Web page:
Hate Your Job? Quit…But Not Before You Read This

Check out these five tips before making your decision

(Image: File)
(Image: File)

Per a Gallup report released on October 10, 2013, there are way more unhappy people at work than happy ones. Even though the United States has some of the best numbers in the world with 30% being happy in their work, 52% feeling blah, and 18% who hate their jobs, the overall picture may seem bleak. If you’re feeling blah about or hate your job, you are not alone. So now what?

Well, if you hate your job, then quit.

Quit saying “I hate my job!”: Your soul can’t tell the difference between what is real and what is imagined. While your current professional path may not be where you want to be headed, having a positive attitude about the potential of your future will better encourage you to make changes.

Quit creating an atmosphere of doubt: The fact that you’re in a job that you don’t like may suggest to your psyche that you’ve done something wrong or somehow failed yourself. I have one thing to say about that. Failure is no indication of your ability. It only suggests a need to change your strategy. Don’t draw conclusions about your ability based upon your failures. Period.

Quit standing still: Making a move towards your desired future is the only sure way to achieve it. Take some time to identify what it is that you want. Start by asking yourself what don’t I like about my current situation? What things irritate, disappoint or otherwise make me upset about my current professional path? What am I doing in my ideal job? What kind of atmosphere do I want to work in? These questions will begin to unlock the search for your new professional path.

Quit commiserating with other people who feel the same way: Much like saying “I hate my job,” gathering and discussing your dislike for and frustration with your job or career path with others who feel the same way gets you nowhere, FAST. If you’re going to share your disdain with someone, make it an individual who can assist you in determining a path for your future.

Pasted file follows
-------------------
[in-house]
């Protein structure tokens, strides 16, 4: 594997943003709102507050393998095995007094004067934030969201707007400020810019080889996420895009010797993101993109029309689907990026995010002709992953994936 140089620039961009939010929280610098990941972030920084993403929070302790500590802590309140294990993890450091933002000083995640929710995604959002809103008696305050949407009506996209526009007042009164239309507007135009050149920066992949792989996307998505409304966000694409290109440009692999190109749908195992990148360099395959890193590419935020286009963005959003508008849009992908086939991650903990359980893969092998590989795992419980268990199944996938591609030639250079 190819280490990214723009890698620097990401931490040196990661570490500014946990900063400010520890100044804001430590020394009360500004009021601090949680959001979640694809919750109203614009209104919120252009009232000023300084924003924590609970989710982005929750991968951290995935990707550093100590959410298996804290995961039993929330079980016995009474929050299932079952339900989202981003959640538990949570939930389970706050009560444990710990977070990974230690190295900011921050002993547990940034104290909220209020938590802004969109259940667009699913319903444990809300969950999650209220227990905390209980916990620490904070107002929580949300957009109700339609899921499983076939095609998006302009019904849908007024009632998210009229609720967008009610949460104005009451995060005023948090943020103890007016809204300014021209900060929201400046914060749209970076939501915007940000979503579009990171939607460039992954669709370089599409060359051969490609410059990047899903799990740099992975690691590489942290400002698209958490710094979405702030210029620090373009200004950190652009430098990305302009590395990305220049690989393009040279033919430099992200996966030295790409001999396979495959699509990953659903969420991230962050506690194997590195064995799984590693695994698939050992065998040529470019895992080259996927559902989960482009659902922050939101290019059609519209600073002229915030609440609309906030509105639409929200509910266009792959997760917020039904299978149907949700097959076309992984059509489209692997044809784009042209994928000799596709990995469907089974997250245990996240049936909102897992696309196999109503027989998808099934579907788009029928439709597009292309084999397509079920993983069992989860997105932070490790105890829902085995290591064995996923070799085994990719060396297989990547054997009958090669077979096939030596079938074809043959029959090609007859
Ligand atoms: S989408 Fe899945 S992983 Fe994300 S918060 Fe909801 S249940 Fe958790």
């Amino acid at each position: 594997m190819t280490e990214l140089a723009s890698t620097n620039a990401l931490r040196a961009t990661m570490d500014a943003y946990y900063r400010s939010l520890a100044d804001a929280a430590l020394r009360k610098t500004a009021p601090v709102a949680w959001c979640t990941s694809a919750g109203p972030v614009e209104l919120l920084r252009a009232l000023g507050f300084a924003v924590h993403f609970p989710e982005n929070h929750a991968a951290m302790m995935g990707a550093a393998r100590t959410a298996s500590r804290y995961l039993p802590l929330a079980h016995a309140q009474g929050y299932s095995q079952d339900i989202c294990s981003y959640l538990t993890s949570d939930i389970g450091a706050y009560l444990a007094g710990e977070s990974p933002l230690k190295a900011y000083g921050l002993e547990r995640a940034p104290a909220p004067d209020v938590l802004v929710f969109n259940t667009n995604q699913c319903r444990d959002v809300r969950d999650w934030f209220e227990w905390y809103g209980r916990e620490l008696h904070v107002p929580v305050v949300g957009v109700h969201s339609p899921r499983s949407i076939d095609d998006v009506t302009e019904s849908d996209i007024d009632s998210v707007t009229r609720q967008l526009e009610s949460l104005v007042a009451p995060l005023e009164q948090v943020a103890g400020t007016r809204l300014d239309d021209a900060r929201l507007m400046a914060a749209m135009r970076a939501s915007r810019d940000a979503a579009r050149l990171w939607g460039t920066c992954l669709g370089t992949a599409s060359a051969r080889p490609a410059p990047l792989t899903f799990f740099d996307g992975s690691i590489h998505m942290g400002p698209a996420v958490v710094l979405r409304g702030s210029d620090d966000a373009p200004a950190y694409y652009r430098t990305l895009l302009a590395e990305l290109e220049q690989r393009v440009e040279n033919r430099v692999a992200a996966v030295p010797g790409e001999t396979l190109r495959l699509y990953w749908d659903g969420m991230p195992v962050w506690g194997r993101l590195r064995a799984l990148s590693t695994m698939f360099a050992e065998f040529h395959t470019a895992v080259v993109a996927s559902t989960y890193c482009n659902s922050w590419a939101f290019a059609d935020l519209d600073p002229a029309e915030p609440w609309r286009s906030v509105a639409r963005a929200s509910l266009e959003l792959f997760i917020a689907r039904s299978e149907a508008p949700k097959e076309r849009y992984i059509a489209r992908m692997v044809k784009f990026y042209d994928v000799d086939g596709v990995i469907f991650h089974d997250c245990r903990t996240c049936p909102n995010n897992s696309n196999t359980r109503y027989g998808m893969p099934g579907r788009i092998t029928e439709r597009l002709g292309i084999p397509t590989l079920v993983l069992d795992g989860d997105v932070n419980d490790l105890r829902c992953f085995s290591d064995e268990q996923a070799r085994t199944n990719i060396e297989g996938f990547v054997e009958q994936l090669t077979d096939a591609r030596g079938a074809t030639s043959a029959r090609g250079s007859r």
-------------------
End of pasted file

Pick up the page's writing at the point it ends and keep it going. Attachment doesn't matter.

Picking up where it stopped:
Quit assuming you have no choices in the matter: I can only imagine what has led you to this point of frustration around your work. However, there may be a few things you can do in your existing job to boost your happy level, until you figure it all out. Start with understanding the goals of your company, department and management/executive team. Otherwise, engage. Next find out what is really important to the organization. Once you have a clear understanding, you may be better able to align your personal goals and values with that of the organization’s. After all, if you need your current job to live, make the best of it until you can make changes.

For far too long, we have been guided into career paths based only upon our talents and/or market needs and “fastest growing fields”, with very little consideration for where and how we operate best. It doesn’t really matter if you love being an accountant if you hate the culture of the company you work for. Understanding yourself and the inner workings of your organization will assist you in creating a better plan for your future.

Hate your job? Quit saying, creating, standing, commiserating and assuming in ways that aren’t productive to you.

Let’s explore your pathways to professional purpose.

Monica Cost is a Personal and Professional Pathfinder, Author of the authentic living book, The Things I Used to do to Sneeze: How to live an authentic life with awesome emotional sensations who provides strategic direction for individuals and organizations. For more information, go to www.monicacost.com.

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